RDR Capital’s MENA portfolio is down 0.5% in 1Q17 and up 15.4% since inception (the portfolio was incepted on the 1st of October 2016). Our global portfolio is up 0.9% in 1Q17 in GBP terms (up 3.0% in USD terms) and since inception (the portfolio was incepted on the 1st of January 2017).
The MENA portfolio struggled during the first quarter of 2017
The Middle East and North Africa (MENA) portfolio struggled during the first quarter of 2017, after a very strong performance in the previous quarter, as oil prices were under pressure during the quarter.
The portfolio was supported by a strong performance from Aramex, the logistics market leader based in the UAE, on the back of strong 4Q16 results and a positive outlook for 2017. We remain positive on the prospects of the very well managed Aramex and it remains one of our key holdings in the MENA region. Future growth in Aramex’s revenues is expected from both organic sources like growth in ecommerce (especially in Saudi Arabia), as well as potential strategic acquisitions with a focus on start-ups and technology firms that concentrate on last-mile delivery solutions. Aramex’s strong operational performance is supported by a strong balance sheet (net debt to EBITDA of -0.1x as at year end 2016) and management policies supportive of shareholder value creation. In addition, the launching of Noon and the acquisition of Souq.com by Amazon are likely to boost the growth in ecommerce over the medium term, and Aramex is well positioned to benefit from this growing market.
We have also initiated a position in Savola Group during 4Q17. The investment case is compelling due to the attractive valuation of the Group’s shares.
In the real estate sector, the Saudi government started levying the tax it imposed on undeveloped land (the “white” land tax) in the kingdom. The 2.5% tax on the value of the land will have to be paid within 12 months, as such we expect the financial impact to be felt in Akaria’s 2H17 results and onwards. It is difficult to estimate this financial impact, however Akaria’s shares were negatively impacted when the tax news was first released, so a significant part of the impact is already in the share price. Therefore, we maintain our investment in Akaria due to the nature of its operations and its material exposure to recurring income streams from its investment properties portfolio (rental income represented 100% of the company’s revenues in 2016).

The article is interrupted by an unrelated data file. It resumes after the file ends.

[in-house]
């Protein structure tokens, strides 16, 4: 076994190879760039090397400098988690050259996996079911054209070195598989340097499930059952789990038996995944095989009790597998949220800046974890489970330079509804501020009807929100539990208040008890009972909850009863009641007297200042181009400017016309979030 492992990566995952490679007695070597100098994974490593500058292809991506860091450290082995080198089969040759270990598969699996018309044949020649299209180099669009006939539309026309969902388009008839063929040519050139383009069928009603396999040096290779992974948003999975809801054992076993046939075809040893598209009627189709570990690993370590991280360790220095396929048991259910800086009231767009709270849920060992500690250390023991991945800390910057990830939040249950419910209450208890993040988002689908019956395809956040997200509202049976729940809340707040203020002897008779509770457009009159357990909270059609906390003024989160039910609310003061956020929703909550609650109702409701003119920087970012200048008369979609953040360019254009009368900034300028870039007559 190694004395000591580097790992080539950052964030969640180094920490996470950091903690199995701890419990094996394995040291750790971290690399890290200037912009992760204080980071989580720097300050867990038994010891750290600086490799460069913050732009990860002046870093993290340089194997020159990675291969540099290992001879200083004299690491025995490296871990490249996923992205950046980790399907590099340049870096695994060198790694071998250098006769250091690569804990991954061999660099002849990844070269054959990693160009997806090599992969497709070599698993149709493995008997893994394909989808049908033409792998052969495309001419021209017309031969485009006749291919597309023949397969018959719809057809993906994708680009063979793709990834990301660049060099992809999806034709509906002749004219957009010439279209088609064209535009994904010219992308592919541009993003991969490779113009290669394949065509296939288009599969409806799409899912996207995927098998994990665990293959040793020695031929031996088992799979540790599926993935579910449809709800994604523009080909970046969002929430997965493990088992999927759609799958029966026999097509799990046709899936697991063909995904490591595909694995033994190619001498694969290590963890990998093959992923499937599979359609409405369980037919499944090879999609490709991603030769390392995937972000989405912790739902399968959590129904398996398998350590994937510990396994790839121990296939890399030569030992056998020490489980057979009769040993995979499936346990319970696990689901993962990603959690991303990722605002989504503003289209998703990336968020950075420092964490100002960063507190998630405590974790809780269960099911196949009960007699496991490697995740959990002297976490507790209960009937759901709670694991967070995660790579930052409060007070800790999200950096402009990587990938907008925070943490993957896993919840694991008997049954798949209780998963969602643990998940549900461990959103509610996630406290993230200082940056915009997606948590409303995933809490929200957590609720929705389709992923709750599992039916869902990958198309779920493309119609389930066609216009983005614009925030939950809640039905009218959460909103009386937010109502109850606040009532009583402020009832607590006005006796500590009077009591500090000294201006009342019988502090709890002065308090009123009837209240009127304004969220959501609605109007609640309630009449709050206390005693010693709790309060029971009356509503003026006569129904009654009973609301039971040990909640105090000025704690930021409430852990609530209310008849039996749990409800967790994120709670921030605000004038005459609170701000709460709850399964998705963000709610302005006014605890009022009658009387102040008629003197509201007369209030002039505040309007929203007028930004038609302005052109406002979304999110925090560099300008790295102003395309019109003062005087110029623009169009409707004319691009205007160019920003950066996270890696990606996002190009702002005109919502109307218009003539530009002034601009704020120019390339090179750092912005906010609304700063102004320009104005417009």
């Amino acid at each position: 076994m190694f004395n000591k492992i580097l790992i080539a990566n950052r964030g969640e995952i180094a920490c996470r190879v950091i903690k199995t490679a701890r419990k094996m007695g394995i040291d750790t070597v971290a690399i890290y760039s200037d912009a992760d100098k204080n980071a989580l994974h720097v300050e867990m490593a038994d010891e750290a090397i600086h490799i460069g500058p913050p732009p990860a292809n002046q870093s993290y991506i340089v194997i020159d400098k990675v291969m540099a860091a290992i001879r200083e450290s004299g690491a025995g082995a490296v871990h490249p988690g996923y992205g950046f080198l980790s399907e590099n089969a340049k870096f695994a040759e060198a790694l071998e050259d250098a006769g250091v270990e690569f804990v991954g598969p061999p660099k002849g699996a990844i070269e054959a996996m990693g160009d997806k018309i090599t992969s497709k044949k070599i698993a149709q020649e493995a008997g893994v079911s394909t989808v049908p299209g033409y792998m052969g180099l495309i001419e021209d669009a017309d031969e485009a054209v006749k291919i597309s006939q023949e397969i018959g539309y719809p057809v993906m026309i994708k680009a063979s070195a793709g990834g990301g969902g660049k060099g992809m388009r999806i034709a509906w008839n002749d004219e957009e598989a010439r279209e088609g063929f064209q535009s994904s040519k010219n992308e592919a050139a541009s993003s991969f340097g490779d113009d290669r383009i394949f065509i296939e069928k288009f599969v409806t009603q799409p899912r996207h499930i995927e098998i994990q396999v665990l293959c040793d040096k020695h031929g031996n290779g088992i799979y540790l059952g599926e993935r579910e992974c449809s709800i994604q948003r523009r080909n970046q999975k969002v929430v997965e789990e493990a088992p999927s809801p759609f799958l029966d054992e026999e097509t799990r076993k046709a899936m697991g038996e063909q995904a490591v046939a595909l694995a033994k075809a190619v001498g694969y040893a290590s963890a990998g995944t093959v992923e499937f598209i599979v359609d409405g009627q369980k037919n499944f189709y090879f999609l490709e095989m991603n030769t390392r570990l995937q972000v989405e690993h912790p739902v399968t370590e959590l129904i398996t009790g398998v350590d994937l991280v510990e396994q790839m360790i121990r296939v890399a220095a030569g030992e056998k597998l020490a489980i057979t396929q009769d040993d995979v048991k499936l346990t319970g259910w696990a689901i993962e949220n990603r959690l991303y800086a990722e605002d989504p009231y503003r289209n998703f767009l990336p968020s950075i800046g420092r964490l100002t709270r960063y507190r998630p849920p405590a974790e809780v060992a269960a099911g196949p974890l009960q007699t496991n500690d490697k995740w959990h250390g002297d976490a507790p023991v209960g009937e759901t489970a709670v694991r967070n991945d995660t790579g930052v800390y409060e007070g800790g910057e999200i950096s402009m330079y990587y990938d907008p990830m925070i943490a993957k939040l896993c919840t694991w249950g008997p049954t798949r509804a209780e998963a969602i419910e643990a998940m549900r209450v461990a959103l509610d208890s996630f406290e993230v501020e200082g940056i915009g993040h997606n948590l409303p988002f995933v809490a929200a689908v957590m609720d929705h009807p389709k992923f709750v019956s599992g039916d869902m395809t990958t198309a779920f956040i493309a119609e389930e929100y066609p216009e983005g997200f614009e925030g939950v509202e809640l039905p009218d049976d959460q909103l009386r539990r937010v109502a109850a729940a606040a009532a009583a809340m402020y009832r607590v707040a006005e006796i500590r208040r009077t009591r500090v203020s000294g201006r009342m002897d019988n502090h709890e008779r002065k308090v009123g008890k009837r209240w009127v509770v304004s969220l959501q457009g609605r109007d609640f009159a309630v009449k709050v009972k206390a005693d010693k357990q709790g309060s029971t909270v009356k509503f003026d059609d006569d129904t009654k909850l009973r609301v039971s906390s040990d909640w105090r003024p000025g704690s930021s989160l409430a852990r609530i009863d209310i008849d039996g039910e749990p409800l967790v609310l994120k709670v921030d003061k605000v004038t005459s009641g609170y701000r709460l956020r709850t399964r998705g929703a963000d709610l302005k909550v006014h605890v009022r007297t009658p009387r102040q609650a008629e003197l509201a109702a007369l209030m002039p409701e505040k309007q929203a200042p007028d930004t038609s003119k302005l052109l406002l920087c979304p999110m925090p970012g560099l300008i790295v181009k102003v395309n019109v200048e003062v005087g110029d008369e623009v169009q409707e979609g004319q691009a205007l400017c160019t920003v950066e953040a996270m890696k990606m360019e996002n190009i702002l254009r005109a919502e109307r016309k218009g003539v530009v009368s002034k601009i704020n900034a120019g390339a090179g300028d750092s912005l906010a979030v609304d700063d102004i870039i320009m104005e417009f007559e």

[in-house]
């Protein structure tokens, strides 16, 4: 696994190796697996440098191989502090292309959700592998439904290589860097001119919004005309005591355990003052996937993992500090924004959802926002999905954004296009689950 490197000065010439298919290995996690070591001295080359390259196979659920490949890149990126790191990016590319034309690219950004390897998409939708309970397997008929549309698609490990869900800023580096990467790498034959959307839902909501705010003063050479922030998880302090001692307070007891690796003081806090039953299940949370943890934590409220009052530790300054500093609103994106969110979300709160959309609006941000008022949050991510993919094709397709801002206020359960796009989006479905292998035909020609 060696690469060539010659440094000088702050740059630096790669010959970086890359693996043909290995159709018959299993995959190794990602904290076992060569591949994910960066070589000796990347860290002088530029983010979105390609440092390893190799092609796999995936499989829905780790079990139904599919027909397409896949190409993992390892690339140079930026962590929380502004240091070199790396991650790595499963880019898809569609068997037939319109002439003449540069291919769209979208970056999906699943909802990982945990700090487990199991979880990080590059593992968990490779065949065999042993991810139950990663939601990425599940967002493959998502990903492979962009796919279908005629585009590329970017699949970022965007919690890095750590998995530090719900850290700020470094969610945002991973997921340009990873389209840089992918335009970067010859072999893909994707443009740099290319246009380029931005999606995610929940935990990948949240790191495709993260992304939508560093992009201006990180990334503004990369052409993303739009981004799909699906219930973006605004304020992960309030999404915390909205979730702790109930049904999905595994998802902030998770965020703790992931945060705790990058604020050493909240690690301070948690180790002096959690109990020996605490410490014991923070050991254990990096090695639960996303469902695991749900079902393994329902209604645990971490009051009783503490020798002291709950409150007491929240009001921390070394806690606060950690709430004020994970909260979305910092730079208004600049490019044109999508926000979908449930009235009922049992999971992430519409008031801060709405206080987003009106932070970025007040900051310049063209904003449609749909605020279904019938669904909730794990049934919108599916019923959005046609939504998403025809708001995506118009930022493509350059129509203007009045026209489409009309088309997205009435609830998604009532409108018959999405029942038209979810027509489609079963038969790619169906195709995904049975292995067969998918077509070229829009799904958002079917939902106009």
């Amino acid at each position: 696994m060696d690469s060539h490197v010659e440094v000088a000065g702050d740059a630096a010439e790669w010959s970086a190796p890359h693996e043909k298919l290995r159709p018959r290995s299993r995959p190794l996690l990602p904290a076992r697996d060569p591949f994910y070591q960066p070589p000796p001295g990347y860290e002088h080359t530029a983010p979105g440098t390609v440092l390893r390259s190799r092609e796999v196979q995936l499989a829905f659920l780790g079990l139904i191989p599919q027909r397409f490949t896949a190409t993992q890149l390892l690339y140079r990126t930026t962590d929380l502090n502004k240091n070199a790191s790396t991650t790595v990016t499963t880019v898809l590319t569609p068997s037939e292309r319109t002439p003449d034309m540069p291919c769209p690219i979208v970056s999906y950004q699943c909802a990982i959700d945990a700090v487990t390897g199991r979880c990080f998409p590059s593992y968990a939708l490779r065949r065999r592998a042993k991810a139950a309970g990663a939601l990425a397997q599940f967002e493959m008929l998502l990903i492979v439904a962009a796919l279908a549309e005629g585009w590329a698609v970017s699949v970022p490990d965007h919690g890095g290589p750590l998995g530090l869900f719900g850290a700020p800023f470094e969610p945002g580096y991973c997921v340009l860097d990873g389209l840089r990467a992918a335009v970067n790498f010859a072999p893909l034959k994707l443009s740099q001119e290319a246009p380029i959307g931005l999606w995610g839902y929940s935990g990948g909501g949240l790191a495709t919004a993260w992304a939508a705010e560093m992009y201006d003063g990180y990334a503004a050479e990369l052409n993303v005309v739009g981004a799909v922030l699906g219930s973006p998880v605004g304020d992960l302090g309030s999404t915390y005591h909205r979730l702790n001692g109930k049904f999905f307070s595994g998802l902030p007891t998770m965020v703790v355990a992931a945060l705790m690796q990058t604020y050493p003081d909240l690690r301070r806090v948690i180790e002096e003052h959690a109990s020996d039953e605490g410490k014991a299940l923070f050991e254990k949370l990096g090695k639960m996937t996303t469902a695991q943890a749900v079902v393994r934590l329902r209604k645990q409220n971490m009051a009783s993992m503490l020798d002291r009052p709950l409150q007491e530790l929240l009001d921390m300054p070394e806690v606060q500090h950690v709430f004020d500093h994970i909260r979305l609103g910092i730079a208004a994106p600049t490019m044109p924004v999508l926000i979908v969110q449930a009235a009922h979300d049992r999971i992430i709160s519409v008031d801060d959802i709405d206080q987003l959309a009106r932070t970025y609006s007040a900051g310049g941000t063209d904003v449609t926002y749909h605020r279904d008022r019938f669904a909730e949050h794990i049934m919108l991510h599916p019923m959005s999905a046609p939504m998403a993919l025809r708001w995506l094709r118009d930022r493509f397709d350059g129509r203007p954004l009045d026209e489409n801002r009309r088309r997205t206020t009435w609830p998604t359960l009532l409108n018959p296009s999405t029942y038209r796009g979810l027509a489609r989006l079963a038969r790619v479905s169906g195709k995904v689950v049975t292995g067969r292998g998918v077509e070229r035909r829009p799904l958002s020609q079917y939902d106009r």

We continue building our global portfolio
We continue building our global portfolio. The portfolio performance was dragged down slightly by our long volatility and leveraged short positions, despite the fact that these are very small positions representing c2.4% of the portfolio. In addition, the cash drag remains as our cash position still represented c69% of the portfolio at quarter end. We are still struggling to find value in global markets at current levels.
It has been an interesting quarter for some of our global portfolio holdings. Unilever, one of our core holdings, was approached by US-based Kraft-Heinz (backed by Warren Buffett’s Berkshire Hathaway and Brazilian private equity group 3G Capital) for a deal to create one of the largest consumer goods producers globally. However, the deal fell through within 2 days as Unilever’s management was hostile towards any potential transaction. Although a deal would have generated significant returns in our portfolio, we remain positive on Unilever’s prospects and it remains one of our core holdings. In addition, we believe that the failed bid will push Unilever’s management to accelerate cost cuts to boost margins as expected (and demanded) by the company’s investors, boosting the company’s valuation in the medium term.
On the flip side, another one of our core holdings, Reckitt Benckiser, agreed to a takeover of US-based baby milk manufacturer Mead Johnson. Although we see the potential growth opportunity inherent in the deal, we have concerns regarding the level of debt post deal, which is expected to be quite elevated at c3.5-4.0x EV/EBITDA (Enterprise Value to Earnings Before Interest Tax Depreciation and Amortization, a proxy for cash earnings), from year-end 2016 level of 0.5x. We remain positive on the company’s prospects, but we will keep a close eye on the increased execution risk now inherent in the investment case.
Political risk remains our key concern for 2017, albeit at a reduced level now that the elections in the Netherlands are behind us. The coming presidential elections in France on the other hand remain a key material risk to global growth prospects.